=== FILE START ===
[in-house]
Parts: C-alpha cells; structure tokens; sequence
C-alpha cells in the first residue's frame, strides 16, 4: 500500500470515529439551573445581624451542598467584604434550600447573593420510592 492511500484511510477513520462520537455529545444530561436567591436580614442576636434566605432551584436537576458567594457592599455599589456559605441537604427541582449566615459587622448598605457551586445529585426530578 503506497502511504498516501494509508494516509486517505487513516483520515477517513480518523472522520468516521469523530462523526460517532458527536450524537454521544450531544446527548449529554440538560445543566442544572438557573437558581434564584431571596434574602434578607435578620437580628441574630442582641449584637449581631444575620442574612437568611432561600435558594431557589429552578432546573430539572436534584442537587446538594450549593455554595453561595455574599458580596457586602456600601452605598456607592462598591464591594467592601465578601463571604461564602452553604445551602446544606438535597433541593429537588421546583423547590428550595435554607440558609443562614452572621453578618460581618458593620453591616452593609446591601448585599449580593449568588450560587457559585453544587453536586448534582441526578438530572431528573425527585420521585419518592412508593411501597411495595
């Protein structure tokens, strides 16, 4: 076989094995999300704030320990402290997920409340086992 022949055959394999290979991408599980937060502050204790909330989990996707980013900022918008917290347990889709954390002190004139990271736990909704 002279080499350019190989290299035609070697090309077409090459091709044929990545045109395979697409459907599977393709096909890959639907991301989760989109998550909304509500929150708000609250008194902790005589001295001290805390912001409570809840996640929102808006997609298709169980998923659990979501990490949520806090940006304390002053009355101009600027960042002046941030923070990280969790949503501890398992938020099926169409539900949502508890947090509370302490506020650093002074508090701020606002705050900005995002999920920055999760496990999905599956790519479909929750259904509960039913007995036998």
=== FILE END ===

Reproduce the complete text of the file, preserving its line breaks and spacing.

[in-house]
Parts: C-alpha cells; structure tokens; sequence
C-alpha cells in the first residue's frame, strides 16, 4: 500500500470515529439551573445581624451542598467584604434550600447573593420510592 492511500484511510477513520462520537455529545444530561436567591436580614442576636434566605432551584436537576458567594457592599455599589456559605441537604427541582449566615459587622448598605457551586445529585426530578 503506497502511504498516501494509508494516509486517505487513516483520515477517513480518523472522520468516521469523530462523526460517532458527536450524537454521544450531544446527548449529554440538560445543566442544572438557573437558581434564584431571596434574602434578607435578620437580628441574630442582641449584637449581631444575620442574612437568611432561600435558594431557589429552578432546573430539572436534584442537587446538594450549593455554595453561595455574599458580596457586602456600601452605598456607592462598591464591594467592601465578601463571604461564602452553604445551602446544606438535597433541593429537588421546583423547590428550595435554607440558609443562614452572621453578618460581618458593620453591616452593609446591601448585599449580593449568588450560587457559585453544587453536586448534582441526578438530572431528573425527585420521585419518592412508593411501597411495595
């Protein structure tokens, strides 16, 4: 076989094995999300704030320990402290997920409340086992 022949055959394999290979991408599980937060502050204790909330989990996707980013900022918008917290347990889709954390002190004139990271736990909704 002279080499350019190989290299035609070697090309077409090459091709044929990545045109395979697409459907599977393709096909890959639907991301989760989109998550909304509500929150708000609250008194902790005589001295001290805390912001409570809840996640929102808006997609298709169980998923659990979501990490949520806090940006304390002053009355101009600027960042002046941030923070990280969790949503501890398992938020099926169409539900949502508890947090509370302490506020650093002074508090701020606002705050900005995002999920920055999760496990999905599956790519479909929750259904509960039913007995036998």